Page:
The very first time my body and mind had been challenged beyond what I thought my mind and body could handle was during my stint at the German Army. Back then young men were drafted to serve their country in the military or also in other non-military functions. During the first three months we needed to go through boot camp. That meant many forced marches with full gear and at times lasting for more than half marathon distances. When comrades could no longer go on, we had to carry them and their gear. I sustained many a blister and not to burden my friends, I kept on going. During athletic exercises I sometimes thought that my lung would come through my throat. Jumping, push-ups, crawling, running, walking – you name it and we did this in any weather that you could imagine.

Pain, lack of sleep and constant drilling by the superiors continually stretched my mind to the maximum and just when I thought it could not get any worse it usually did. After a while my brain realized that this state of being could not only be endured, it was actually a sustainable process. There was an externally influenced push and the mind and body adapted. The amount of adaptability and flexibility still amazes me to this day.

Do not relent. Be like the tree and dig in your roots as deep and best as you can. Perseverance does pay off. It anchors you for any storm that may come.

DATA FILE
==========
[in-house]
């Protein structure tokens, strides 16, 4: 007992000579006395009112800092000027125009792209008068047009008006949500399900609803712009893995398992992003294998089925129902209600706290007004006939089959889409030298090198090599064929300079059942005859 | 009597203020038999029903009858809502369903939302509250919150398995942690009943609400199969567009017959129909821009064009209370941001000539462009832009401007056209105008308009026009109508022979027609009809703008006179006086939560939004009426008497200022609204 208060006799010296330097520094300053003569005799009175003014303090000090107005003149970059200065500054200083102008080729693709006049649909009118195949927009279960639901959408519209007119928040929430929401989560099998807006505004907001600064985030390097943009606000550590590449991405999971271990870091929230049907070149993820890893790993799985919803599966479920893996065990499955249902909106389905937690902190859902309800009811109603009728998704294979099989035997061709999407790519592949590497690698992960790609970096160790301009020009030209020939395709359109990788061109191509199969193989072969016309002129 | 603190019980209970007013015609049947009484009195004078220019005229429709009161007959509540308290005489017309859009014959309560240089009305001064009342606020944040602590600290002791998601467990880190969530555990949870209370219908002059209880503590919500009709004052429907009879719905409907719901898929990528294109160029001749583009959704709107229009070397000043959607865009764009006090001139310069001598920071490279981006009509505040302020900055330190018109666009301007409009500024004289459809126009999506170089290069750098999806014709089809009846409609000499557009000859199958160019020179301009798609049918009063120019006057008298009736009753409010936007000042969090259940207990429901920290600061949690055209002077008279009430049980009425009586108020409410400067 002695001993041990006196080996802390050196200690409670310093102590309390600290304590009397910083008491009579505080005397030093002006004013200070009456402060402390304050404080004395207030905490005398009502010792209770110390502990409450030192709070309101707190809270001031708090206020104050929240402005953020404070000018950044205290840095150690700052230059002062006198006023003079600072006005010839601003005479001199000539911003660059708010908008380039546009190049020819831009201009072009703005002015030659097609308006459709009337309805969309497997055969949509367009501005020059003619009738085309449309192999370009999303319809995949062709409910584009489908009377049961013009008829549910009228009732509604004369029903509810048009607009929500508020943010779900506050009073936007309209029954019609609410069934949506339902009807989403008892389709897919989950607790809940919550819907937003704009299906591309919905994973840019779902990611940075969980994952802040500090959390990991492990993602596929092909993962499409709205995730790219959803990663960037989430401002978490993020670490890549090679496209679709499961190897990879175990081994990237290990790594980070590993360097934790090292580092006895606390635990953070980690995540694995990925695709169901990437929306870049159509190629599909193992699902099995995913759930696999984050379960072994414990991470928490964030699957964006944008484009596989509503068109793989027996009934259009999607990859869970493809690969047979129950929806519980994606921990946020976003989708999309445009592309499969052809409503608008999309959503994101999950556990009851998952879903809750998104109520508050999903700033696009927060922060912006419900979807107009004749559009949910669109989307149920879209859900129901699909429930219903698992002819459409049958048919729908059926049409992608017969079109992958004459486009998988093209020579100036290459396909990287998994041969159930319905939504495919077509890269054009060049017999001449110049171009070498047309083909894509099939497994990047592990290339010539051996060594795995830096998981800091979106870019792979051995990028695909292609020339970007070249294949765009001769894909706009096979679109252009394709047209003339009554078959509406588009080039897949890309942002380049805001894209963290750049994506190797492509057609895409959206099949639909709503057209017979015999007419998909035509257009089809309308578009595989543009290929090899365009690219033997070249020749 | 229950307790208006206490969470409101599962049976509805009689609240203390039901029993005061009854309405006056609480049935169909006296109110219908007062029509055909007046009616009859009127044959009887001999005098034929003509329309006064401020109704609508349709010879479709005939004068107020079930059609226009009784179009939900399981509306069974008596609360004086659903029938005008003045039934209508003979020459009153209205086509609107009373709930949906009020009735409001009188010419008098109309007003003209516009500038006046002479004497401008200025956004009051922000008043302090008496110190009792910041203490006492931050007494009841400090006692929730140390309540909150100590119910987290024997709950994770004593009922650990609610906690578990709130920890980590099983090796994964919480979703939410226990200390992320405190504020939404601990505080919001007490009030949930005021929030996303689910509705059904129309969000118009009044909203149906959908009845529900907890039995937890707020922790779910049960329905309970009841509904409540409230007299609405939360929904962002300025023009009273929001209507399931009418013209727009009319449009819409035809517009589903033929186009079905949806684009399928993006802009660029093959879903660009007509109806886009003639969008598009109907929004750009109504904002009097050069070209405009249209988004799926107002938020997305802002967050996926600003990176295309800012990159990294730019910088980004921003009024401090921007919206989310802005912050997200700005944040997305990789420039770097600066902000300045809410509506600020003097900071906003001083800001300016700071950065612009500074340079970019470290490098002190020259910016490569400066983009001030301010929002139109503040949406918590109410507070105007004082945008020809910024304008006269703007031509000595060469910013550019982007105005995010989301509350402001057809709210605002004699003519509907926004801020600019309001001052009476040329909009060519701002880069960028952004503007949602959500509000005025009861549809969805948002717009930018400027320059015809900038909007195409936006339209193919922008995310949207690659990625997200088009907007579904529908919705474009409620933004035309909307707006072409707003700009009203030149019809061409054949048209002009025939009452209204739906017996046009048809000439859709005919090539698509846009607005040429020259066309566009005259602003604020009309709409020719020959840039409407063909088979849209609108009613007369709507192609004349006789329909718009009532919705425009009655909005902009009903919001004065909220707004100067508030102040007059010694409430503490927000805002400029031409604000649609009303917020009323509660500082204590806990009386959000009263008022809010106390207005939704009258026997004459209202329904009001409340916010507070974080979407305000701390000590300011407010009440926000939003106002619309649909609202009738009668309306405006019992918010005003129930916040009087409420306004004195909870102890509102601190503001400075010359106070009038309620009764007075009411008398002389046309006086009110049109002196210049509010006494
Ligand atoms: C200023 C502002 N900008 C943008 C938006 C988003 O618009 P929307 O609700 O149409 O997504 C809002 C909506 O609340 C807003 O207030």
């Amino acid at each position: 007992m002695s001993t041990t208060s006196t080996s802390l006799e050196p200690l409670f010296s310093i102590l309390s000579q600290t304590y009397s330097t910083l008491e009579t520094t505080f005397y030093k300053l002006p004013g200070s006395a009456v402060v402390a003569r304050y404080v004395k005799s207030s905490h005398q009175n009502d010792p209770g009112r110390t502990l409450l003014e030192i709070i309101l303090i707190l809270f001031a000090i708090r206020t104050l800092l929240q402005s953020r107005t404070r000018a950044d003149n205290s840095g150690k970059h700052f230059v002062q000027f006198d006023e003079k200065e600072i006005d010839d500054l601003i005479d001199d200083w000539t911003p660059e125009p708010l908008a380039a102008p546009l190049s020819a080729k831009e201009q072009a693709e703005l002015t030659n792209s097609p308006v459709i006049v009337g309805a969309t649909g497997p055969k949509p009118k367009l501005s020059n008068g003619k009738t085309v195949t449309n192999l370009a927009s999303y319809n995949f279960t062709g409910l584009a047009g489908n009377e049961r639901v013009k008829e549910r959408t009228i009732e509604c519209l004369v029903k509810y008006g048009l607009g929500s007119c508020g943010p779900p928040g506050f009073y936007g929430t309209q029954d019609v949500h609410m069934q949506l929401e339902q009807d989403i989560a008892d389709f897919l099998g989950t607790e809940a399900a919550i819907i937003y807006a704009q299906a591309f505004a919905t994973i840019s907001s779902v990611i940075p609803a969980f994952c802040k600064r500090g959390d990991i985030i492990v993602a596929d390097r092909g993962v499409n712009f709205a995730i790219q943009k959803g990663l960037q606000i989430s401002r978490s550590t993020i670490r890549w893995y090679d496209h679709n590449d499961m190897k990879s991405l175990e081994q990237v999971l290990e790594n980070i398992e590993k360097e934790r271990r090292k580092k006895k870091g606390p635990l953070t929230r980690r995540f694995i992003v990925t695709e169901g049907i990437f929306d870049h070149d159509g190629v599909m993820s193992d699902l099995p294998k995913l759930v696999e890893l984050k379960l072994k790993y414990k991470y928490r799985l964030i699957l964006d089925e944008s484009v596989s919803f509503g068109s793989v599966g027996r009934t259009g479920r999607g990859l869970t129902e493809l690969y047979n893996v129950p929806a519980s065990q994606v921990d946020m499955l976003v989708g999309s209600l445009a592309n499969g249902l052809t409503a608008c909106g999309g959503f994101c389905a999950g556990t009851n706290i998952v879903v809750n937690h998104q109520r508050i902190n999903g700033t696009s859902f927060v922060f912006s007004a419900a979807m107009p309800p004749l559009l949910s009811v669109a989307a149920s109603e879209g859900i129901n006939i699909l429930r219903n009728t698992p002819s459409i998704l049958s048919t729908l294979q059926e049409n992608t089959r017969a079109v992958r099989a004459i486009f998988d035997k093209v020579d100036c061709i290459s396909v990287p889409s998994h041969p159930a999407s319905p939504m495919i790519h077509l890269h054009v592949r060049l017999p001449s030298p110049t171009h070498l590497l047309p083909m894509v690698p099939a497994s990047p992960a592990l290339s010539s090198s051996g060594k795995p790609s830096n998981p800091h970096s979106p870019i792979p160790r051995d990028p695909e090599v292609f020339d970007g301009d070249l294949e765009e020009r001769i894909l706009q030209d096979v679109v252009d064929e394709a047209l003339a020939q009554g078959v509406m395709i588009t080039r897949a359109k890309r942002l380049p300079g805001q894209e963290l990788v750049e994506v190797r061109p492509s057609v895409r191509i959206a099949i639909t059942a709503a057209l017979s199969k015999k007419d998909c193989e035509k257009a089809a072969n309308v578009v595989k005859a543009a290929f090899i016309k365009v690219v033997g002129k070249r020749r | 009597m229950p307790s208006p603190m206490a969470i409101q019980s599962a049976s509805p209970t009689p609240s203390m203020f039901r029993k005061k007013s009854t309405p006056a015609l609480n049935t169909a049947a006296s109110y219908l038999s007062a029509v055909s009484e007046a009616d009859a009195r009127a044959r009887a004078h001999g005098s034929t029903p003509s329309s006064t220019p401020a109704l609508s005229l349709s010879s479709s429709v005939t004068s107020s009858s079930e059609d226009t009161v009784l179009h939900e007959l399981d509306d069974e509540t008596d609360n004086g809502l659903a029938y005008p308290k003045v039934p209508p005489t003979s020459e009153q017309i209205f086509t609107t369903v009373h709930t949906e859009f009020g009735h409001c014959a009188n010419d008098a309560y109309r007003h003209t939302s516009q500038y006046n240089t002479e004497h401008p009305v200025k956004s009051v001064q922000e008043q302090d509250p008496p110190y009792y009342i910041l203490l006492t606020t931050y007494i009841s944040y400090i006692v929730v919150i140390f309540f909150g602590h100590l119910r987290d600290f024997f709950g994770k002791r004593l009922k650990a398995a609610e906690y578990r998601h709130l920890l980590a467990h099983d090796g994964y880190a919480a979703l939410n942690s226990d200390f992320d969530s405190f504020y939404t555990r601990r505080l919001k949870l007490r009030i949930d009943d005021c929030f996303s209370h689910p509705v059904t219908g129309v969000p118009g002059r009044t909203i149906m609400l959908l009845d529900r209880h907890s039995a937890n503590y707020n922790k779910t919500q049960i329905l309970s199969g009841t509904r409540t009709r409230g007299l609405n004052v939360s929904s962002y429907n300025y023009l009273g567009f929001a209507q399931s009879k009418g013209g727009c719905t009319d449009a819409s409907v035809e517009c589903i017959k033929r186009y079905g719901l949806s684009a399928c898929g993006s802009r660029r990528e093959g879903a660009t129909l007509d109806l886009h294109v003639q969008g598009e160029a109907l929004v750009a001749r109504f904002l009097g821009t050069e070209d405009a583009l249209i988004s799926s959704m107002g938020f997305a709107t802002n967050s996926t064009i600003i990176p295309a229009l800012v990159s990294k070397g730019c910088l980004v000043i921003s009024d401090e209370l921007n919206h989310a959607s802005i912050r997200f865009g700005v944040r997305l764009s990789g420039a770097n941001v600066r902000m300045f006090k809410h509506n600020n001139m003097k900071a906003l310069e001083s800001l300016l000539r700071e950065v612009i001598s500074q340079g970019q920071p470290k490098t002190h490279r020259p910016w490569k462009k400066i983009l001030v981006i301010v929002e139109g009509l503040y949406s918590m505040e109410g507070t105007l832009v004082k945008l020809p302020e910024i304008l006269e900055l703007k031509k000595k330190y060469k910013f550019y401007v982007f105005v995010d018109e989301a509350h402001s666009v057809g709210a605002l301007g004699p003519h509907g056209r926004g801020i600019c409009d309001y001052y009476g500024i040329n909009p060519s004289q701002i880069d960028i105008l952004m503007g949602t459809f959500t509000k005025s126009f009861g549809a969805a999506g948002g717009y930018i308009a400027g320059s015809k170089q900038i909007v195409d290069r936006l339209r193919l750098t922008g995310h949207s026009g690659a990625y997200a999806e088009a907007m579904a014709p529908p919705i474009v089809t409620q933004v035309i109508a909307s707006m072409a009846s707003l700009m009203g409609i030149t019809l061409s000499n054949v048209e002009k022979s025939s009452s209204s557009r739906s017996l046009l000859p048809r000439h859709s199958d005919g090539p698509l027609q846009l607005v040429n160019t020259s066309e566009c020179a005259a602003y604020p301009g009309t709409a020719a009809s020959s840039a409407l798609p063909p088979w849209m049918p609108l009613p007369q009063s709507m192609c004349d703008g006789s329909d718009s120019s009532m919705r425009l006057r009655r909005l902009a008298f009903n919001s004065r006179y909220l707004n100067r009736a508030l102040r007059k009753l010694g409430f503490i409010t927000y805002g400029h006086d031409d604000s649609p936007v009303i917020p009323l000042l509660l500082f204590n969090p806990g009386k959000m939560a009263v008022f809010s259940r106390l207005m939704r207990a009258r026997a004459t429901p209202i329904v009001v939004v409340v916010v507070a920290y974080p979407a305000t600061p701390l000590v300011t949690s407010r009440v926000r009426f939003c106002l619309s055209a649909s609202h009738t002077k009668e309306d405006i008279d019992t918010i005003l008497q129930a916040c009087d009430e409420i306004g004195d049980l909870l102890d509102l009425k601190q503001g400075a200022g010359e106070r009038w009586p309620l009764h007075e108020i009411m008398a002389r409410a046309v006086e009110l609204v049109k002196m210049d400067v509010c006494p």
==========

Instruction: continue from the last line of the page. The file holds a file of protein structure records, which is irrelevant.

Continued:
Ralf

The one who rest, rusts or how running away from a tough choice is not a good idea


The one who rest, rusts or how running away from a tough choice is not a good idea 

Life is pretty much like a tread mill: Even though it is exhausting to be on it, you really have no other choice than to keep running once you are on it. No matter how fast you are running you are not really getting any farther – you are stuck in many ways. The final lap is only coming around when our life ends. Not very uplifting, huh?

There are good portions to this as well though. It’s your choice to get on or not; if you do not like the current treadmill version you are on then get OFF of it! Upon getting on another one, what speed will you pick? Will you pick an incline once and a while? For how long will you exercise away at it? What is the sense of it in the first place? When will you get off it? Will you jump off or slow down little by little? Why can you not apply what you know and build a completely different version of a treadmill? Tough choices are part of life and giving up because they are difficult to make are simply a fact of life. Get used to having to choose and do not give up because you feel like you are not fit enough to deal with some of the consequences.

Like it or not, if you are on it just to go into idle mode, you will never really get anywhere. Exercising your body will push your soul besides of building up your stamina. Isn’t that why we are made to keep in motion and be in good shape (mental jogging included)? You have to make a few hard decisions about all the aspects of your life. Choose mental toughness and building up your endurance by exercising. The one who rests, rusts.

Ralf